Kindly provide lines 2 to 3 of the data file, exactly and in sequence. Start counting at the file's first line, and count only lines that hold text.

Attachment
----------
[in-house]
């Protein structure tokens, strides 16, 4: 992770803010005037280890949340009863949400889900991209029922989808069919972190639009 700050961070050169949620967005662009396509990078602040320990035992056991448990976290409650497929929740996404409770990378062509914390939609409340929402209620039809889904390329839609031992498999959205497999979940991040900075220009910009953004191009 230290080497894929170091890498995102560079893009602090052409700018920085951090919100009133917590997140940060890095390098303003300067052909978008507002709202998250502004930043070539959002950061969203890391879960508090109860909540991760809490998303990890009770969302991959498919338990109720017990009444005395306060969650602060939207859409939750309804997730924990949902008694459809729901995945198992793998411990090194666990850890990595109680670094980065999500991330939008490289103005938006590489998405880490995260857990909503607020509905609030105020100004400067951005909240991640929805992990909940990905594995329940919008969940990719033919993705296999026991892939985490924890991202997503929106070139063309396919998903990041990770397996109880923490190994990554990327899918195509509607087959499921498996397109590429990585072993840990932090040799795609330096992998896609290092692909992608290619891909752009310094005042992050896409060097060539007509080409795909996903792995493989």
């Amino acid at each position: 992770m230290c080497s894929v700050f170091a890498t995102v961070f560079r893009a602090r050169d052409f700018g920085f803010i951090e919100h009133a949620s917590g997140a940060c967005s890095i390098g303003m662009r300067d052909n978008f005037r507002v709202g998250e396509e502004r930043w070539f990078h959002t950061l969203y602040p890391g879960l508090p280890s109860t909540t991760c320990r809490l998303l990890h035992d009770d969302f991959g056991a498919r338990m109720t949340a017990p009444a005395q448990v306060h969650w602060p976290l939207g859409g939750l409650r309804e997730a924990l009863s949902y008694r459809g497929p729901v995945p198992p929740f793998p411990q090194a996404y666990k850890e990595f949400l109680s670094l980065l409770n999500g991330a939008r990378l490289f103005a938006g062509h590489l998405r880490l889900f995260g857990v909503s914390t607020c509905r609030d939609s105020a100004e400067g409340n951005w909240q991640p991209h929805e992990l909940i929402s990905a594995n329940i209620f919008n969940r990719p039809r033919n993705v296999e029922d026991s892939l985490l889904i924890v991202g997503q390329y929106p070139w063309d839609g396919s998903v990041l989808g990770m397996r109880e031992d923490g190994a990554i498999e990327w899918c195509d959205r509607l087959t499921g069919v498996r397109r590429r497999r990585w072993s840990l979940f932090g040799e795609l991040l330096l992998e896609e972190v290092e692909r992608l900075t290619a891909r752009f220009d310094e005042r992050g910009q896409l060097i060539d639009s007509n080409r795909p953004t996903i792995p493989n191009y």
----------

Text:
């Protein structure tokens, strides 16, 4: 992770803010005037280890949340009863949400889900991209029922989808069919972190639009 700050961070050169949620967005662009396509990078602040320990035992056991448990976290409650497929929740996404409770990378062509914390939609409340929402209620039809889904390329839609031992498999959205497999979940991040900075220009910009953004191009 230290080497894929170091890498995102560079893009602090052409700018920085951090919100009133917590997140940060890095390098303003300067052909978008507002709202998250502004930043070539959002950061969203890391879960508090109860909540991760809490998303990890009770969302991959498919338990109720017990009444005395306060969650602060939207859409939750309804997730924990949902008694459809729901995945198992793998411990090194666990850890990595109680670094980065999500991330939008490289103005938006590489998405880490995260857990909503607020509905609030105020100004400067951005909240991640929805992990909940990905594995329940919008969940990719033919993705296999026991892939985490924890991202997503929106070139063309396919998903990041990770397996109880923490190994990554990327899918195509509607087959499921498996397109590429990585072993840990932090040799795609330096992998896609290092692909992608290619891909752009310094005042992050896409060097060539007509080409795909996903792995493989």
């Amino acid at each position: 992770m230290c080497s894929v700050f170091a890498t995102v961070f560079r893009a602090r050169d052409f700018g920085f803010i951090e919100h009133a949620s917590g997140a940060c967005s890095i390098g303003m662009r300067d052909n978008f005037r507002v709202g998250e396509e502004r930043w070539f990078h959002t950061l969203y602040p890391g879960l508090p280890s109860t909540t991760c320990r809490l998303l990890h035992d009770d969302f991959g056991a498919r338990m109720t949340a017990p009444a005395q448990v306060h969650w602060p976290l939207g859409g939750l409650r309804e997730a924990l009863s949902y008694r459809g497929p729901v995945p198992p929740f793998p411990q090194a996404y666990k850890e990595f949400l109680s670094l980065l409770n999500g991330a939008r990378l490289f103005a938006g062509h590489l998405r880490l889900f995260g857990v909503s914390t607020c509905r609030d939609s105020a100004e400067g409340n951005w909240q991640p991209h929805e992990l909940i929402s990905a594995n329940i209620f919008n969940r990719p039809r033919n993705v296999e029922d026991s892939l985490l889904i924890v991202g997503q390329y929106p070139w063309d839609g396919s998903v990041l989808g990770m397996r109880e031992d923490g190994a990554i498999e990327w899918c195509d959205r509607l087959t499921g069919v498996r397109r590429r497999r990585w072993s840990l979940f932090g040799e795609l991040l330096l992998e896609e972190v290092e692909r992608l900075t290619a891909r752009f220009d310094e005042r992050g910009q896409l060097i060539d639009s007509n080409r795909p953004t996903i792995p493989n191009y």